It talks of being a coalition of these various groups at the time of elections. Movements cannot be called into existence at a whim and no matter how sincere the wish, they only arise organically in and from social struggles. Coalitions, on the other hand, can be put together but imply a much looser, less deep-rooted, less permanent relationship.

In formal political terms, Solidarity is stunningly similar to the SSP on the range of its key campaigning issues and priorities. This is what made the debate on Solidarity's name and constitution at its founding conference so interesting.

Three options were on the ballot paper – Solidarity, Solidarity: Scotland's Socialist Movement and Solidarity: Fighting for a Better World. By a small margin, the interim title of Solidarity: Scotland's Socialist Movement beat its closest rival by 119 to 111 votes.

The debate centred around whether to have the term "socialist" in the title of the organisation. Those who favoured using this made some obvious arguments along the lines of "it does what it says on the tin" and socialists should not be ashamed of being openly and proudly socialist, because it is not a liability to do so. These included the Socialist Party and many of the non-aligned Solidarity members.

Opposing this was the Socialist Workers Party, which argued that Solidarity should attract those who are fighting against the symptoms of capitalism but are not yet fully against capitalism and that having socialist in the title would put these people off. This appears to be consistent with its strategy behind setting up Respect: The Unity Coalition south of the border.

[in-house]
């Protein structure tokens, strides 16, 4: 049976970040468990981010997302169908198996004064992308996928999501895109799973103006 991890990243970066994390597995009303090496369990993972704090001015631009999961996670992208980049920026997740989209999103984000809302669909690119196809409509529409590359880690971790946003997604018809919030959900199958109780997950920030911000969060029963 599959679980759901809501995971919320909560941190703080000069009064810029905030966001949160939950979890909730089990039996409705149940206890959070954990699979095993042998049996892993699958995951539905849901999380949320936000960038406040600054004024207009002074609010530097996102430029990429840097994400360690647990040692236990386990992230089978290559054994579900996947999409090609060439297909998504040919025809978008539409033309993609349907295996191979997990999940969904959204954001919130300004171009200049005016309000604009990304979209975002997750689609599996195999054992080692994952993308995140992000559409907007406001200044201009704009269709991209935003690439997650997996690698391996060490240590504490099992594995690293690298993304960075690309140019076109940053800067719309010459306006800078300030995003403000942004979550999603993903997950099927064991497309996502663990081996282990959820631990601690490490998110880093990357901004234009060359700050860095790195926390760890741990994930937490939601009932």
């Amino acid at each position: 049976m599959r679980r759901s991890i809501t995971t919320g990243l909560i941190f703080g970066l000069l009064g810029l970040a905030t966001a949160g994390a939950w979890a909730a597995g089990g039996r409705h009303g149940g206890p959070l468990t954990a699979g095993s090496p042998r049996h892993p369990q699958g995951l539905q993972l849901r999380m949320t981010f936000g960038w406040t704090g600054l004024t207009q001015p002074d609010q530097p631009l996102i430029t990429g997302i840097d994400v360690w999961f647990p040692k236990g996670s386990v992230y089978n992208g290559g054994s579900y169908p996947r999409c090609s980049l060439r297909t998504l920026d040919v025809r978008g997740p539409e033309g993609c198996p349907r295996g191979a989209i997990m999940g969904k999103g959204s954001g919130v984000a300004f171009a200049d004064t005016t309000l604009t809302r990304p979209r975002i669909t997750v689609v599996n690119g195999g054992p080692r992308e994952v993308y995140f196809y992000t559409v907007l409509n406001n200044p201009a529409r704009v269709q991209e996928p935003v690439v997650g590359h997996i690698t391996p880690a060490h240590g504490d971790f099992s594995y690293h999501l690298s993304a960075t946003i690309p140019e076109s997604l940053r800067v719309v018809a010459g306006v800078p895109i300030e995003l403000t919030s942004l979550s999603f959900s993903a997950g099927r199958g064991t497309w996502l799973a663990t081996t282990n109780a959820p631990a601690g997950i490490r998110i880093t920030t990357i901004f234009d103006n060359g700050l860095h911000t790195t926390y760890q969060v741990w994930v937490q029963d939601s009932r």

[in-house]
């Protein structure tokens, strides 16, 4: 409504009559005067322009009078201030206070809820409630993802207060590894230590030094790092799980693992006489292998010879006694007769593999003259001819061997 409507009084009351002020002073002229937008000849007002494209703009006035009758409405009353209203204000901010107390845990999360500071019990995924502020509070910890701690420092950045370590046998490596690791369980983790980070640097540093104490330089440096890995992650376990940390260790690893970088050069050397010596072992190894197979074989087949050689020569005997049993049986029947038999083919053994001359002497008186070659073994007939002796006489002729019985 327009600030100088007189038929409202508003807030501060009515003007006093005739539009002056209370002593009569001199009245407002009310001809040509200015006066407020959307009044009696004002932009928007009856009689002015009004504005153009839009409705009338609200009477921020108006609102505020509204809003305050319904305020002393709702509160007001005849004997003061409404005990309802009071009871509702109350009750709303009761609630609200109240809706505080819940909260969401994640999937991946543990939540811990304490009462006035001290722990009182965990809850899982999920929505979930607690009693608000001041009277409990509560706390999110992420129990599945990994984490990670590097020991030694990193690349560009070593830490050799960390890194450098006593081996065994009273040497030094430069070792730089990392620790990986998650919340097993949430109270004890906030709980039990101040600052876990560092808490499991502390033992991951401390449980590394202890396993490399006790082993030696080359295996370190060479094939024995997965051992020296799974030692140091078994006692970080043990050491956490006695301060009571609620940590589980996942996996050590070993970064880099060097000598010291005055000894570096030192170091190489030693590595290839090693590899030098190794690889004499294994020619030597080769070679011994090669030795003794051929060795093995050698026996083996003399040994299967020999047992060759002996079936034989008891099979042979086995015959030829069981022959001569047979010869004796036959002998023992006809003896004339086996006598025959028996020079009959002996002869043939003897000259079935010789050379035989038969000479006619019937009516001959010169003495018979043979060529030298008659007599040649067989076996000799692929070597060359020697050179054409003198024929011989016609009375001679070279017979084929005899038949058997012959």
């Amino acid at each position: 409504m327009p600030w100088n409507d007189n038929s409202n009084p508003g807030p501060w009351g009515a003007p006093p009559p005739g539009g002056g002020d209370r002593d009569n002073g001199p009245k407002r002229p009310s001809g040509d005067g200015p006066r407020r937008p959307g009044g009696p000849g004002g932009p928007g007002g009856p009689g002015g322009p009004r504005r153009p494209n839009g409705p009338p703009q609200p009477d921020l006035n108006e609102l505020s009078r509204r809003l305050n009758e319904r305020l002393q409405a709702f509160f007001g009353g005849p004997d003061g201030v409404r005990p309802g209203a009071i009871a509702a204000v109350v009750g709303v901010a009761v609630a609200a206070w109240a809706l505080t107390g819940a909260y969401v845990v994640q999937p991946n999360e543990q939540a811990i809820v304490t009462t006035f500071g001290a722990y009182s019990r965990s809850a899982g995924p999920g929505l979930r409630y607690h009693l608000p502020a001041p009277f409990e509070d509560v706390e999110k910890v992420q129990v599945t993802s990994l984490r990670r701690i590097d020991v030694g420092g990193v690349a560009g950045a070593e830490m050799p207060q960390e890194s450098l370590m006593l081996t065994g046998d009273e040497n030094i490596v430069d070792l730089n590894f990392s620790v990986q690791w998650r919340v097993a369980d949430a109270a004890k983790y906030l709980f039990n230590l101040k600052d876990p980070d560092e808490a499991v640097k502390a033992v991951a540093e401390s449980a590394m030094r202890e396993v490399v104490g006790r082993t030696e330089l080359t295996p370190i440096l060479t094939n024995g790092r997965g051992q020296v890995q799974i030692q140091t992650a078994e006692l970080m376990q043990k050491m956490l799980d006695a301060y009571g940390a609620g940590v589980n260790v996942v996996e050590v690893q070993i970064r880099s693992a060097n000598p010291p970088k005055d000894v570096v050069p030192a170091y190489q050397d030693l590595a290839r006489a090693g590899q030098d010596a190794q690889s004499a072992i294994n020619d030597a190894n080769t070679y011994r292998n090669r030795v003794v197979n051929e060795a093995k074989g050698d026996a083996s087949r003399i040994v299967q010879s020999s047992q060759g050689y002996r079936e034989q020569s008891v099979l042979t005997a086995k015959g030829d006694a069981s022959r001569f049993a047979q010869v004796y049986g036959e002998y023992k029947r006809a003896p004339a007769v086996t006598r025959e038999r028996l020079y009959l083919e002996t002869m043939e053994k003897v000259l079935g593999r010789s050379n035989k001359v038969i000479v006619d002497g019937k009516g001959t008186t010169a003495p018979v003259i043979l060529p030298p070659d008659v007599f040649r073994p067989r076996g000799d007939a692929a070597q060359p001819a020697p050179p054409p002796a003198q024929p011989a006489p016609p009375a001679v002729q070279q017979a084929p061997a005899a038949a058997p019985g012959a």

So, at the centre of this debate is how socialists relate to and work with non-socialists. The debate is about how people engaged in struggle change their ideas and consciousness and how to convince them to be socialists.

The SWP adopts a position of recruiting them to Solidarity and then recruiting them to socialism if they are not already socialists. The Socialist Party adopts a position of working with them and recruiting to them to Solidarity as socialists.

Unfortunately, the debate at the Solidarity conference became polarised around spurious caricatures, which shed more heat than light. The SWP accused its detractors of being purists who would only work with those who came over politically to them. Meanwhile, the Socialist Party and others accused their detractors of not being prepared to be openly socialist.

All this appears to sit rather at odds with that fact that Solidarity also adopted a constitution which in almost all respects is the same as that of the SSP.